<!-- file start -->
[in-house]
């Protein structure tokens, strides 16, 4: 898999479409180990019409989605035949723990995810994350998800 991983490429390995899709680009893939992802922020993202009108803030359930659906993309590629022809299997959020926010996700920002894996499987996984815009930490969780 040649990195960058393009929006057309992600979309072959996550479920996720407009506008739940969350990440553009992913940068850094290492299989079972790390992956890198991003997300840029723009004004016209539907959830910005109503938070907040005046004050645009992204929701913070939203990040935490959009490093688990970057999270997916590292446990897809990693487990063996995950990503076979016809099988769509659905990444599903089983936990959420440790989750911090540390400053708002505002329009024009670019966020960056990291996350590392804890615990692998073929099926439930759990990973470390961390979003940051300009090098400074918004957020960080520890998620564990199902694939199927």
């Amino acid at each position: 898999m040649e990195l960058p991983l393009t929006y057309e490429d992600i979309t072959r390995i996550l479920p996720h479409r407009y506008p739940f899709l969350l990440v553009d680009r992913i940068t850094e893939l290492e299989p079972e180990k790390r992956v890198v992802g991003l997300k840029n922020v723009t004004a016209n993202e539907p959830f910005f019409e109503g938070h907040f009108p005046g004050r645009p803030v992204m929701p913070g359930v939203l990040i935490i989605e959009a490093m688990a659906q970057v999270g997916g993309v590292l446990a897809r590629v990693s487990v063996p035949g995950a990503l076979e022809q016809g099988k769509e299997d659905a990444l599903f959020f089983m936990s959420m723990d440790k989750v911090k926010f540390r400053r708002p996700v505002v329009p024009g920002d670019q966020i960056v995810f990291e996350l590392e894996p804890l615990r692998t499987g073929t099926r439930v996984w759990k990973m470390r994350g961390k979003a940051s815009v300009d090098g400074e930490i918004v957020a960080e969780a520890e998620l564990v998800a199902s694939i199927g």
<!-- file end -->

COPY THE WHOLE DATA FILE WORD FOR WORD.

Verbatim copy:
[in-house]
């Protein structure tokens, strides 16, 4: 898999479409180990019409989605035949723990995810994350998800 991983490429390995899709680009893939992802922020993202009108803030359930659906993309590629022809299997959020926010996700920002894996499987996984815009930490969780 040649990195960058393009929006057309992600979309072959996550479920996720407009506008739940969350990440553009992913940068850094290492299989079972790390992956890198991003997300840029723009004004016209539907959830910005109503938070907040005046004050645009992204929701913070939203990040935490959009490093688990970057999270997916590292446990897809990693487990063996995950990503076979016809099988769509659905990444599903089983936990959420440790989750911090540390400053708002505002329009024009670019966020960056990291996350590392804890615990692998073929099926439930759990990973470390961390979003940051300009090098400074918004957020960080520890998620564990199902694939199927």
């Amino acid at each position: 898999m040649e990195l960058p991983l393009t929006y057309e490429d992600i979309t072959r390995i996550l479920p996720h479409r407009y506008p739940f899709l969350l990440v553009d680009r992913i940068t850094e893939l290492e299989p079972e180990k790390r992956v890198v992802g991003l997300k840029n922020v723009t004004a016209n993202e539907p959830f910005f019409e109503g938070h907040f009108p005046g004050r645009p803030v992204m929701p913070g359930v939203l990040i935490i989605e959009a490093m688990a659906q970057v999270g997916g993309v590292l446990a897809r590629v990693s487990v063996p035949g995950a990503l076979e022809q016809g099988k769509e299997d659905a990444l599903f959020f089983m936990s959420m723990d440790k989750v911090k926010f540390r400053r708002p996700v505002v329009p024009g920002d670019q966020i960056v995810f990291e996350l590392e894996p804890l615990r692998t499987g073929t099926r439930v996984w759990k990973m470390r994350g961390k979003a940051s815009v300009d090098g400074e930490i918004v957020a960080e969780a520890e998620l564990v998800a199902s694939i199927g």